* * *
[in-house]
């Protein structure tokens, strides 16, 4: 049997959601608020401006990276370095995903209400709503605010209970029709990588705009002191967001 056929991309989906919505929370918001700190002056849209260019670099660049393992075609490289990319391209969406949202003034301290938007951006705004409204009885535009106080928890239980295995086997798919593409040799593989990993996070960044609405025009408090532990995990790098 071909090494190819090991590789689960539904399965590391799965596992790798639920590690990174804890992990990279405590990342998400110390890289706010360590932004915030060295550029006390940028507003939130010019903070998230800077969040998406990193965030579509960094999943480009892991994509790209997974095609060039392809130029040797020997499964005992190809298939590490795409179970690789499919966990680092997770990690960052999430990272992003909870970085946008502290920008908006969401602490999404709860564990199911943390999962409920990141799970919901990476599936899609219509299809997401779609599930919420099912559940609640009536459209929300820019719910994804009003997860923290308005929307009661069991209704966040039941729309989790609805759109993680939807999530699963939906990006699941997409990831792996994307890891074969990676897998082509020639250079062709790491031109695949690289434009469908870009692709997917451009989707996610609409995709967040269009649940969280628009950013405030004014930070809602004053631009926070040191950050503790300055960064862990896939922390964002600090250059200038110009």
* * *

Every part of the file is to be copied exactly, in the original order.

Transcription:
[in-house]
């Protein structure tokens, strides 16, 4: 049997959601608020401006990276370095995903209400709503605010209970029709990588705009002191967001 056929991309989906919505929370918001700190002056849209260019670099660049393992075609490289990319391209969406949202003034301290938007951006705004409204009885535009106080928890239980295995086997798919593409040799593989990993996070960044609405025009408090532990995990790098 071909090494190819090991590789689960539904399965590391799965596992790798639920590690990174804890992990990279405590990342998400110390890289706010360590932004915030060295550029006390940028507003939130010019903070998230800077969040998406990193965030579509960094999943480009892991994509790209997974095609060039392809130029040797020997499964005992190809298939590490795409179970690789499919966990680092997770990690960052999430990272992003909870970085946008502290920008908006969401602490999404709860564990199911943390999962409920990141799970919901990476599936899609219509299809997401779609599930919420099912559940609640009536459209929300820019719910994804009003997860923290308005929307009661069991209704966040039941729309989790609805759109993680939807999530699963939906990006699941997409990831792996994307890891074969990676897998082509020639250079062709790491031109695949690289434009469908870009692709997917451009989707996610609409995709967040269009649940969280628009950013405030004014930070809602004053631009926070040191950050503790300055960064862990896939922390964002600090250059200038110009």